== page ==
I have a confession to make…I, Desiree, am a canning neophyte. I extol the virtues of making preserves to help others eat local throughout the year but I tend to buy my local conserves instead of “slaving” away myself. There are many reasons for this (none of them very exciting or compelling). For starters, I have been crammed into a tiny Vancouver apartment with my family that barely had room for my shoes let alone long term food storage. And I figured that, given my luck, I would somehow botch it and end up with a bunch of mouldy sludge. I also didn’t have the canning equipment (who has the space?).
So it was up to Heather to school me once again. She has canning equipment (really, just a large pot, an insert and some tongs…I could figure out where to store them) and the know how. We made a small, condo friendly batch – just two jars each! With the Local Food Challenge coming up, we were going to need some jam. We are allowed a couple of wild cards each day but I don’t really want to waste too many of them on spreadables.
As with all things I tend to avoid – exercise, tidying, phone calls – it was ridiculously easy once we set out to do it. I should know better. How many times do I chat with people who think they can’t cook for themselves because it is too difficult or they don’t have the time or the skill and I convince them that cooking from scratch is simple?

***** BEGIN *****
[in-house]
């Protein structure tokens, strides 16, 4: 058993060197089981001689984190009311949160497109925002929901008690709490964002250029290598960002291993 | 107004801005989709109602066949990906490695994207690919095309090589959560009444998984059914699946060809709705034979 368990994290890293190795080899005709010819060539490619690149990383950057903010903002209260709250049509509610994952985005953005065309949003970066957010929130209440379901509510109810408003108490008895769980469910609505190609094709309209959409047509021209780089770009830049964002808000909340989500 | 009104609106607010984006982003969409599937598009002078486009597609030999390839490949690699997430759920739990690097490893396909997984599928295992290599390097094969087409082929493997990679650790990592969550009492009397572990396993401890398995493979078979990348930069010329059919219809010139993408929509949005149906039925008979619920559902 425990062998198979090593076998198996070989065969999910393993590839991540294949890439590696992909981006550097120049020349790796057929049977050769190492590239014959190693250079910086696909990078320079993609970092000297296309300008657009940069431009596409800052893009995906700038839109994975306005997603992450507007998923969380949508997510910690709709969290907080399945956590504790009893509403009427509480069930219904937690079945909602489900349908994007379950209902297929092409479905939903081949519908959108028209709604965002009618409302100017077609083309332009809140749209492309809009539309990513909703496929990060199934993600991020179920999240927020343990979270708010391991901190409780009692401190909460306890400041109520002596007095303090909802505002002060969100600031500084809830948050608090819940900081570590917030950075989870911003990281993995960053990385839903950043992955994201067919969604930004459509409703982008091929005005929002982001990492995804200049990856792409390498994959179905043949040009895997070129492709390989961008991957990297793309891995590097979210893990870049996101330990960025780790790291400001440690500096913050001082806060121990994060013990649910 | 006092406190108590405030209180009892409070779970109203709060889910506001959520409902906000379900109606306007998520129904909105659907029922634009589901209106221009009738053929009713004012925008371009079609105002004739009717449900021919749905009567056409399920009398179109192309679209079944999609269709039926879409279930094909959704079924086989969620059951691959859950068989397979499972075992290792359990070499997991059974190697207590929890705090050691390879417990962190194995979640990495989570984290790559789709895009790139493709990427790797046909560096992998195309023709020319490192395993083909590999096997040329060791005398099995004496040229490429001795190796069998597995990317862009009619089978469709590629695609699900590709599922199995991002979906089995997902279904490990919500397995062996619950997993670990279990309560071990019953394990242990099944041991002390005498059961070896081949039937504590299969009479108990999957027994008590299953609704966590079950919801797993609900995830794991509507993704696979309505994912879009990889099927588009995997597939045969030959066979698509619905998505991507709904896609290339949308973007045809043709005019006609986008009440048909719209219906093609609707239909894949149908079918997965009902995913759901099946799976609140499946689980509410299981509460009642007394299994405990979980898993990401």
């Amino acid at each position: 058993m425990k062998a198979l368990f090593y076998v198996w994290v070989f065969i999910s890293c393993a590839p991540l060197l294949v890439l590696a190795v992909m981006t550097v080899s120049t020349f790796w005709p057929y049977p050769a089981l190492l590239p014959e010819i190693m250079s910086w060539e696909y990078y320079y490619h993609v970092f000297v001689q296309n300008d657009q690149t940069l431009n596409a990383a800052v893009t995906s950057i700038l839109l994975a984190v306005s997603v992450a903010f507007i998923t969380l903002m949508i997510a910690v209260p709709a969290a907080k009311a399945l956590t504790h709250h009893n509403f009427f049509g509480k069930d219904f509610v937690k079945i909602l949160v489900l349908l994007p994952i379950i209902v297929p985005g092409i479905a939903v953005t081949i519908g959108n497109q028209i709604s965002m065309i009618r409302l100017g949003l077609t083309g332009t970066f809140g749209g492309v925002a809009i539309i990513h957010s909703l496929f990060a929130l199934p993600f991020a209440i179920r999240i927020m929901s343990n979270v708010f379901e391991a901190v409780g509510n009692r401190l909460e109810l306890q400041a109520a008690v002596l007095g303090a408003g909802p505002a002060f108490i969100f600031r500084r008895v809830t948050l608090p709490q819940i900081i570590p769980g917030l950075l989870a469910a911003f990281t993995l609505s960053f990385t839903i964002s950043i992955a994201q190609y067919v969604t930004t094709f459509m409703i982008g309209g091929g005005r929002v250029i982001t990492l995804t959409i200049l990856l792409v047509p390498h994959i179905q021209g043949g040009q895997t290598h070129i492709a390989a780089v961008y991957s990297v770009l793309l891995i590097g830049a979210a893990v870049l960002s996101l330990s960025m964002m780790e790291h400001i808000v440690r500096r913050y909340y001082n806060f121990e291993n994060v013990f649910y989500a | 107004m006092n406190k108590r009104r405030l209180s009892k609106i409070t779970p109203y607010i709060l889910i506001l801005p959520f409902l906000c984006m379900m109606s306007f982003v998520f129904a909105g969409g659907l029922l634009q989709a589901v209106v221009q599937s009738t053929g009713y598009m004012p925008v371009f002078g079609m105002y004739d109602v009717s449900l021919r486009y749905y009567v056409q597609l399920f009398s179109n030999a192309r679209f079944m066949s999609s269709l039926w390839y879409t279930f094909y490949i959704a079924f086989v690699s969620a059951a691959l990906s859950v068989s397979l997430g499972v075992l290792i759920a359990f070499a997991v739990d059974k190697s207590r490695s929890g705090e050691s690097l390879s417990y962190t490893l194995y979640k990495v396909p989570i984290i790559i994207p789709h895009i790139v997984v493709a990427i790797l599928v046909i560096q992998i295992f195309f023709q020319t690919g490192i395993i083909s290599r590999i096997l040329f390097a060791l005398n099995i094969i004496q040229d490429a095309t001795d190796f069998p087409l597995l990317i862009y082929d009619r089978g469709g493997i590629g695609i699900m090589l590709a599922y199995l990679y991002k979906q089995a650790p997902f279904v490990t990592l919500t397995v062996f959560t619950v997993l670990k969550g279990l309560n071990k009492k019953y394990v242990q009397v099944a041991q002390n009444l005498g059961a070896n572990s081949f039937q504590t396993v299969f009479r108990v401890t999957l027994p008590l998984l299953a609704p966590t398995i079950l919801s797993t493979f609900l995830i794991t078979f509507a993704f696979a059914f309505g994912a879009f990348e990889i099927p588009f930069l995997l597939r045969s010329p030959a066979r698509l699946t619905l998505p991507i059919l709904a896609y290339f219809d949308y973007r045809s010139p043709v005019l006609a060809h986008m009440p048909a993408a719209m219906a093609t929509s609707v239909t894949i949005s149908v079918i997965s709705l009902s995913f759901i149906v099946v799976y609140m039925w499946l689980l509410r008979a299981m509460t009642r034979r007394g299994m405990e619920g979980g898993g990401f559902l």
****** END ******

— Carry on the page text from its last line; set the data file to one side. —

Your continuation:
For someone who wants to get serious about local eating, jams and conserves are a great way to preserve the sweet summer flavour of fruit. We u-picked Heather’s favourite – the tayberry, a cross between a blackberry and raspberry. They have a slight tartness like raspberries, but with a juicier body like blackberries and they are oh so flavourful.Heather also got a handful of gooseberries in her CSA produce box, so we thought we’d whip up some gooseberry and tayberry jam. Because it’s for our Local Food Challenge, we thought we’d go old-school and make the jam with just sugar and fruit, no pectin. It takes a little longer to boil but gooseberries are a good source of pectin ( a healthy soluble fibre to boot!), so adding them to a jam with other berries helps to make the jam thicker and add more texture. The sugar, however, is going to be a wild card for the day…..
Tayberry Gooseberry Jam
4 cups tayberries
1 cup gooseberries
3 cups sugar
To sterilize canning jars, boil 4 250mL jars in a canner (large pot) for 5 minutes. Boil lids separately. Handle with tongs…don’t touch! While jars are coming to a boil, prepare the jam. The jars need to be hot when you fill them.
In a large pot, mash half of the tayberries and gooseberries with a potato masher to break them up. Add remaining berries. Cook over medium-high heat, stirring often, until tender, about 8 minutes. Add sugar and stir to blend.
Bring to full rolling boil over high heat for 9 minutes, stirring constantly. Pour jam into four 1-cup (250mL) hot canning jam jars, leaving ¼-inch headspace. Cover with prepared lids; screw on bands, fingertip tight. Boil in water canner for 5 minutes.
Makes four 1-cup jars.
Be sure to leave jars, undisturbed for 24 hours to ensure that they seal properly. You should hear a nice pop to let you know the seal has worked.